Senate Committee to hold hearing on FBI’s ‘dereliction of duty’ in Nassar case on Sept. 15
The Senate Judiciary Committee will hold an oversight hearing on the FBI’s “dereliction of duty” in its handling of the investigation into disgraced USA Gymnastics physician Larry Nassar on Sept. 15.
The committee announced the hearing date on Thursday. It was initially called for in July after the Justice Department’s Office of Inspector General (OIG) released a highly anticipated report which found that FBI officials failed to quickly address the accusations against Nassar, despite the potential for the alleged abuse to continue.
The committee on Thursday contended that the FBI’s actions “enabled the continued abuse of dozens of additional victims.”
The hearing is titled “Dereliction of Duty: Examining the Inspector General’s Report on the FBI’s Handling of the Larry Nassar Investigation.”
Sens. Richard Blumenthal (D-Conn.) and Dianne Feinstein (D-Calif.), who both sit on the Judiciary Committee, sent a letter to Attorney General Merrick Garland and Deputy Attorney General Lisa Monaco on Thursday requesting that one of them testify before the committee to address the FBI’s handling of the Nassar case.
They said the FBI “consistently and repeatedly failed to live up to its stated values,” adding that they believe an “explanation is owed to the athletes so grievously harmed and to the American public.”
The OIG wrote in its July report that the FBI and local authorities were delayed for more than a year in beginning their probe into Nassar because of failures outlined in the report.
“Despite the extraordinarily serious nature of the allegations and the possibility that Nassar’s conduct could be continuing, senior officials in the FBI Indianapolis Field Office failed to respond to the Nassar allegations with the utmost seriousness and urgency that they deserved and required,” the watchdog wrote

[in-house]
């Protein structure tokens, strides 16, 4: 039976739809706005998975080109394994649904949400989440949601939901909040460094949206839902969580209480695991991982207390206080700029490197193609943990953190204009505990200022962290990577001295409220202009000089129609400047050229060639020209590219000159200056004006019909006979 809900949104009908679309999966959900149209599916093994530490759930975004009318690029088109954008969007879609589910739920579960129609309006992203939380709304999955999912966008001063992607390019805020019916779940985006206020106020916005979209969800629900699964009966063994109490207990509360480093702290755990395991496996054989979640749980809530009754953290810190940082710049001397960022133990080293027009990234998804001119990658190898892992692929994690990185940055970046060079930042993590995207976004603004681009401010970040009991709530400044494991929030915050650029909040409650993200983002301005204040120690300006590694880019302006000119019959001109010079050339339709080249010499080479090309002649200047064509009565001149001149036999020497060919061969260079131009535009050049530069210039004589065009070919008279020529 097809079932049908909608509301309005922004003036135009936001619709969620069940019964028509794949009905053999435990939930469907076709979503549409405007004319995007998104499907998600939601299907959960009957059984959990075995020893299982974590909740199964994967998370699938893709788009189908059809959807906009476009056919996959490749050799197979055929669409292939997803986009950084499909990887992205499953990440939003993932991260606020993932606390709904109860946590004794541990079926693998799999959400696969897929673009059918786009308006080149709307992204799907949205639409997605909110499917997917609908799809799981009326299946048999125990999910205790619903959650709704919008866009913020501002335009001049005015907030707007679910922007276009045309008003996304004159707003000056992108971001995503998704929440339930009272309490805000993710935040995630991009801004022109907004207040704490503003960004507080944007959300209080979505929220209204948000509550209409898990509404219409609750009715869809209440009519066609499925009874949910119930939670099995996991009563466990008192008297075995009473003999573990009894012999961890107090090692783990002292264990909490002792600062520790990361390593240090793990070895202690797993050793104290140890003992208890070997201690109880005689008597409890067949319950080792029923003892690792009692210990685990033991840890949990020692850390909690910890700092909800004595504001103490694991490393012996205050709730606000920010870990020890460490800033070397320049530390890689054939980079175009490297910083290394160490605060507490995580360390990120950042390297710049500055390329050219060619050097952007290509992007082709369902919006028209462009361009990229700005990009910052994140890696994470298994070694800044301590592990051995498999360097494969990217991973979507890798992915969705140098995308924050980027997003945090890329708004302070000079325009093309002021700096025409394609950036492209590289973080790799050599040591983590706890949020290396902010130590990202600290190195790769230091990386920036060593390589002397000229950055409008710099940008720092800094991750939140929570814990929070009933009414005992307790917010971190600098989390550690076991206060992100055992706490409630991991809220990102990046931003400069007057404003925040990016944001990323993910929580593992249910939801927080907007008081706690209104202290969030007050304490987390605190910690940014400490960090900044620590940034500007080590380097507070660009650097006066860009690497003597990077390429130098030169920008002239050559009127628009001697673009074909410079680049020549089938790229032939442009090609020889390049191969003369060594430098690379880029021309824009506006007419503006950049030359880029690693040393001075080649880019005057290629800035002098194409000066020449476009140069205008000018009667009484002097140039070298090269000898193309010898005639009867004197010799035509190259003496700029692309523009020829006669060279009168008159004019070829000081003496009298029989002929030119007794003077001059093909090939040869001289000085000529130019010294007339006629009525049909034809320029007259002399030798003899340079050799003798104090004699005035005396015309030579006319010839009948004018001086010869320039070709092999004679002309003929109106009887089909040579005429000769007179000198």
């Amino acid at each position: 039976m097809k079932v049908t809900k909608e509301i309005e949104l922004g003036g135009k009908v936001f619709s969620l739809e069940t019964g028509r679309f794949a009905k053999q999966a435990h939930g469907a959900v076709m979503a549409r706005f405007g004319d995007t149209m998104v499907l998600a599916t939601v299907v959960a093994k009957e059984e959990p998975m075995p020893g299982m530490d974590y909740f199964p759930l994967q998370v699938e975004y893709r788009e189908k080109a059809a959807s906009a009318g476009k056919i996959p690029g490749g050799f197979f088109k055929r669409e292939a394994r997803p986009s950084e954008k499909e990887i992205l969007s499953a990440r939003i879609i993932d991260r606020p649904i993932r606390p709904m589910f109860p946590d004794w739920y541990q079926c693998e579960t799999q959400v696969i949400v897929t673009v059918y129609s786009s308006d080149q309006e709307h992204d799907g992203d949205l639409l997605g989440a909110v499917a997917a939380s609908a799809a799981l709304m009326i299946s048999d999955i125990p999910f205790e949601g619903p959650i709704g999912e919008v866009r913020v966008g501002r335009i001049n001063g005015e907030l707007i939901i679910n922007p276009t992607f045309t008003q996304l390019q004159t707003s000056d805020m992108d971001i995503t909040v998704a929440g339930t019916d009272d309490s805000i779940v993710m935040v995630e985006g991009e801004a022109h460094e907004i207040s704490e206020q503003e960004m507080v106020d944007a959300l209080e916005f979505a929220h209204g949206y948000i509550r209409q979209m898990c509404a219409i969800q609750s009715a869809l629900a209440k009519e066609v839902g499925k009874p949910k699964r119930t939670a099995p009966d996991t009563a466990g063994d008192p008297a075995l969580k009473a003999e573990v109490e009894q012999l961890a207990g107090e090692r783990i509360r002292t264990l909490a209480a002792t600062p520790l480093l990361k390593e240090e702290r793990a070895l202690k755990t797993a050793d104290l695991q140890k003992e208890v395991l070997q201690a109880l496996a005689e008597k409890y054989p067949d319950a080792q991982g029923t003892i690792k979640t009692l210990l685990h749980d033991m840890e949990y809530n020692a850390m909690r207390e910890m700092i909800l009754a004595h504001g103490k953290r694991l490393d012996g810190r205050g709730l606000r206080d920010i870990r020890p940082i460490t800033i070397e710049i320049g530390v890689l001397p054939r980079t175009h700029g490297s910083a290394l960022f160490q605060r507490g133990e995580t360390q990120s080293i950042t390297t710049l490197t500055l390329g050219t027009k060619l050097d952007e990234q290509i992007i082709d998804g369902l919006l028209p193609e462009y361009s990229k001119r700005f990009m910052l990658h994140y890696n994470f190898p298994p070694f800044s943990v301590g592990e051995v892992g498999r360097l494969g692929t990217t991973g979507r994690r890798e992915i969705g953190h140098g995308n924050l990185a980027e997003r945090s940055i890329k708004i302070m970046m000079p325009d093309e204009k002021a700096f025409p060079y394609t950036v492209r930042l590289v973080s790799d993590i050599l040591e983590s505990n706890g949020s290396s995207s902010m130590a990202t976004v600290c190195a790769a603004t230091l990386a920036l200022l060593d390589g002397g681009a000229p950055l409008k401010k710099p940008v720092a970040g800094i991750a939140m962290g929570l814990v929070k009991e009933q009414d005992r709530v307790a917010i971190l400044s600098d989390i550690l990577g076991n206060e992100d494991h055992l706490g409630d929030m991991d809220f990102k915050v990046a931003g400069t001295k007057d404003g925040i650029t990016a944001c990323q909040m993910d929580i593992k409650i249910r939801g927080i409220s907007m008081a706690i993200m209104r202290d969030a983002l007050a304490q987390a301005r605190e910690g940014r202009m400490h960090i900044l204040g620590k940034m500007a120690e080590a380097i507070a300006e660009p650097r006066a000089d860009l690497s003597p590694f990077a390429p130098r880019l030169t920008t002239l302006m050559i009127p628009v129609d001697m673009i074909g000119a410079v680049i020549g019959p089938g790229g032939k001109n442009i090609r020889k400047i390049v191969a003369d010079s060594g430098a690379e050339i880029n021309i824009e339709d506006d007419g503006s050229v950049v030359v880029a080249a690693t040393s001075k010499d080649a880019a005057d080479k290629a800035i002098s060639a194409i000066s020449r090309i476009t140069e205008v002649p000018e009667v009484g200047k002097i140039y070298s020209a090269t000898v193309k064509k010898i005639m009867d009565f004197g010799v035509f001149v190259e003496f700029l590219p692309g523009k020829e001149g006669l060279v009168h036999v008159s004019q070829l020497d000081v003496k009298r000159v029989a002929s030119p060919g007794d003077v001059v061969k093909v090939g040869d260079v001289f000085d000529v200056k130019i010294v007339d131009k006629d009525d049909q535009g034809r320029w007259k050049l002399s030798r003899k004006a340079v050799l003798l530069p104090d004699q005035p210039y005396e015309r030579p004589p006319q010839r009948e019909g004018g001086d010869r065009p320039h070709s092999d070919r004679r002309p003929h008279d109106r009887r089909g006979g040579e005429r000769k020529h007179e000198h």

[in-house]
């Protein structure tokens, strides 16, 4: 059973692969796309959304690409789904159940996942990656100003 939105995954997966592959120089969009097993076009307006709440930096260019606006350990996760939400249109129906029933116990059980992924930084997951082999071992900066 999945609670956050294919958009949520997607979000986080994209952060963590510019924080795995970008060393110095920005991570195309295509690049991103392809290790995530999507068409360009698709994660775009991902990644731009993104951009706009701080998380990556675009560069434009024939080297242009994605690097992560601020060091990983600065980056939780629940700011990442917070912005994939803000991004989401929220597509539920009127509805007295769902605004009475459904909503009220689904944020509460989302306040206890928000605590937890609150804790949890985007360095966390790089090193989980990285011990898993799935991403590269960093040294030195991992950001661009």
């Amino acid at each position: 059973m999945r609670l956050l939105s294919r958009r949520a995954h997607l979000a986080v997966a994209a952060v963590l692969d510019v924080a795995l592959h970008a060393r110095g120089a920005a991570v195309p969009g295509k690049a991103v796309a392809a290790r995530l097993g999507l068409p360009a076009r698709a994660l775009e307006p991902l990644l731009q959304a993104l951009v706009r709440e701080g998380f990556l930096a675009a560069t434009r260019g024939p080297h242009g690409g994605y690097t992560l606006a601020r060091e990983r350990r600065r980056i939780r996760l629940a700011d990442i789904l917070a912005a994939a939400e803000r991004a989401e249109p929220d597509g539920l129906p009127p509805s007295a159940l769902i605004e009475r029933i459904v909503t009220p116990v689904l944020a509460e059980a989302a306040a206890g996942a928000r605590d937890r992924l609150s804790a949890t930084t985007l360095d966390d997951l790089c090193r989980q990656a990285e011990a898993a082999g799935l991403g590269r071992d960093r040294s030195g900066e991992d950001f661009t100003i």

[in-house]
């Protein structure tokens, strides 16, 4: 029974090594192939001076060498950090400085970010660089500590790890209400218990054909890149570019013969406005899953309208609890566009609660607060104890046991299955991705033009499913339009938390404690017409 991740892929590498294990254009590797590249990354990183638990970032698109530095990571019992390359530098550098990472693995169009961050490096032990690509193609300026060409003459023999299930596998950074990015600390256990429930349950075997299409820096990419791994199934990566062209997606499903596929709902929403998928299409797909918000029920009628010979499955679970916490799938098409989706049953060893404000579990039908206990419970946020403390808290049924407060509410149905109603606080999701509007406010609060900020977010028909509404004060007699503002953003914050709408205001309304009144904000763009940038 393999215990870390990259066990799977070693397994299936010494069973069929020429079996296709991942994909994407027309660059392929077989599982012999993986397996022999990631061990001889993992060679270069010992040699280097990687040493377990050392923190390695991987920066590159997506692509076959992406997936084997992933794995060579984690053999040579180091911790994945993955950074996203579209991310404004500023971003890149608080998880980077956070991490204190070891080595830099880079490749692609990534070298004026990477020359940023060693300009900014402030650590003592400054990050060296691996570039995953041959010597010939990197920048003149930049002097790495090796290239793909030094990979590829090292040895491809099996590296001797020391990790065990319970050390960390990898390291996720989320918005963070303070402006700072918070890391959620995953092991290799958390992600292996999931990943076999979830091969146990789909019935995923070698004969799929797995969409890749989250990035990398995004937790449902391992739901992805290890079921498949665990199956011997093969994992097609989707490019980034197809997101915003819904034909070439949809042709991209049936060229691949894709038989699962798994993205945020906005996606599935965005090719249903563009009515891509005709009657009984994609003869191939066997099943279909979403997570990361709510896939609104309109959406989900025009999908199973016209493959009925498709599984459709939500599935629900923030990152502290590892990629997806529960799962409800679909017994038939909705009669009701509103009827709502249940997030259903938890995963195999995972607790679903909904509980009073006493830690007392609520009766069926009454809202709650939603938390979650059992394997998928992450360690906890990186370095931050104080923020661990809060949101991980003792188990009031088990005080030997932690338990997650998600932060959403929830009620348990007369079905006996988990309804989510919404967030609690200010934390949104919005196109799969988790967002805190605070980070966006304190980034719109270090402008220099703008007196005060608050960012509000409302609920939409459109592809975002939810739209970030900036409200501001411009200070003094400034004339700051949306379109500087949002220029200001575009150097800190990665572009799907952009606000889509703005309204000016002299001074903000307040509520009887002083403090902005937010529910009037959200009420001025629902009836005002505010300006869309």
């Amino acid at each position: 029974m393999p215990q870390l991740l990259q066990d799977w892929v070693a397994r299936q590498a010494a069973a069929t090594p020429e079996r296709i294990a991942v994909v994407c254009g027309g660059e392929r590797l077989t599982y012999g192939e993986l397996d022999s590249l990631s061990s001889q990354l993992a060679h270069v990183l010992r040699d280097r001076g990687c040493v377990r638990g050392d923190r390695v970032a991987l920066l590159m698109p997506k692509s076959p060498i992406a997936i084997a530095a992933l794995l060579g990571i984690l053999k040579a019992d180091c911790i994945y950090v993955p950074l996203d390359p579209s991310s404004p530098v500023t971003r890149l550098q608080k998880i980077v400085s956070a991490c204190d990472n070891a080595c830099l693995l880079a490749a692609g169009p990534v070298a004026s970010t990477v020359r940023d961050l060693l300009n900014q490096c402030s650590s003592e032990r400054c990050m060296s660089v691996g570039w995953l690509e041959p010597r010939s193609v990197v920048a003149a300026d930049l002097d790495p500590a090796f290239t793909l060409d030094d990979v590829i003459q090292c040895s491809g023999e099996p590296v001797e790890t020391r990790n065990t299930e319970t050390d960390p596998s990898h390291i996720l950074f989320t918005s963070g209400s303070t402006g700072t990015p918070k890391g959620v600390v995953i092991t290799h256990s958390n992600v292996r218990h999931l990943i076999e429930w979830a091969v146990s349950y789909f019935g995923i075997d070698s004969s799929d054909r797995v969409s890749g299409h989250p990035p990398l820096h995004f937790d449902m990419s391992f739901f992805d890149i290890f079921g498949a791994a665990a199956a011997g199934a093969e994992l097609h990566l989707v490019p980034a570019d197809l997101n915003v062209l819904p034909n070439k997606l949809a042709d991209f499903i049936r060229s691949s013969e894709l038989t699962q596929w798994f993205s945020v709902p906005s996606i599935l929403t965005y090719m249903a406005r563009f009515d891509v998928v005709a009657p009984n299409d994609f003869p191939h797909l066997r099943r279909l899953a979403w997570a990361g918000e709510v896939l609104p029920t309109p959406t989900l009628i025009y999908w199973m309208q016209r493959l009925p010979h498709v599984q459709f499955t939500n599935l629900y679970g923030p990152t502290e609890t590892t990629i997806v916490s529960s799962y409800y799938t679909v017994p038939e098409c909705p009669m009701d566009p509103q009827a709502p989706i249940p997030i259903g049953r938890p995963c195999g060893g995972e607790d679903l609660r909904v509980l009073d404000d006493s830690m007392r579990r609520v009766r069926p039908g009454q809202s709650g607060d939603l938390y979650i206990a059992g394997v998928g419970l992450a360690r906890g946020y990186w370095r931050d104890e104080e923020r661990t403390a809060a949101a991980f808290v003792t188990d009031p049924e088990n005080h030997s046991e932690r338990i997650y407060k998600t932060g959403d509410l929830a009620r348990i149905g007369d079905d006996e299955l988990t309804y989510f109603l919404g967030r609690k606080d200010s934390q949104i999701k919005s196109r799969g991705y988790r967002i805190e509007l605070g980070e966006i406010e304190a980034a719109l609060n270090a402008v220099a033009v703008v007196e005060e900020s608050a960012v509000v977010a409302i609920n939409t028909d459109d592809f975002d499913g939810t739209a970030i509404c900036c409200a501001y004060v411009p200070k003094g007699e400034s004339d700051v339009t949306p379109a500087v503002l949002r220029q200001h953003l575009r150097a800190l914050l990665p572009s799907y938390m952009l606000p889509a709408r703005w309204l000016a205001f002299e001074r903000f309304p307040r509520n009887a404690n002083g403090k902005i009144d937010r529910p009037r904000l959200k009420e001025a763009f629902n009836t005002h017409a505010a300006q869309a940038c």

The inspector general also found that when the FBI field office did respond to the accusations, it made “numerous and fundamental errors” and “violated multiple FBI policies.”
Nassar was charged with counts of federal pornography and sexual abuse in Michigan in 2016, and was sentenced to 40 to 175 years in prison in 2018 after pleading guilty to 10 molestation charges.
The FBI responded to the report in July, contending that the “actions and inactions” of particular FBI employees were “inexcusable and a discredit to this organization.”
The bureau also said it has taken affirmative steps to ensure and has confirmed that those responsible for the misconduct and breach of trust no longer work FBI matters,” and is “fully committed” to implementing the recommendations included in the report.
Senate Majority Whip Dick Durbin (D-Ill.), the chairman of the Judiciary Committee, in July said the panel would hold a hearing to look into the “injustice” committed by the FBI.
“The FBI’s failure in this case led to more athletes being victimized. This Committee has the responsibility of oversight of the Federal Bureau of Investigation—and will hold a hearing to examine this injustice and to prevent future, similar tragedies,” Durbin said in a statement.
The FBI declined The Hill’s request for further comment.
—Updated at 5:57 p.m.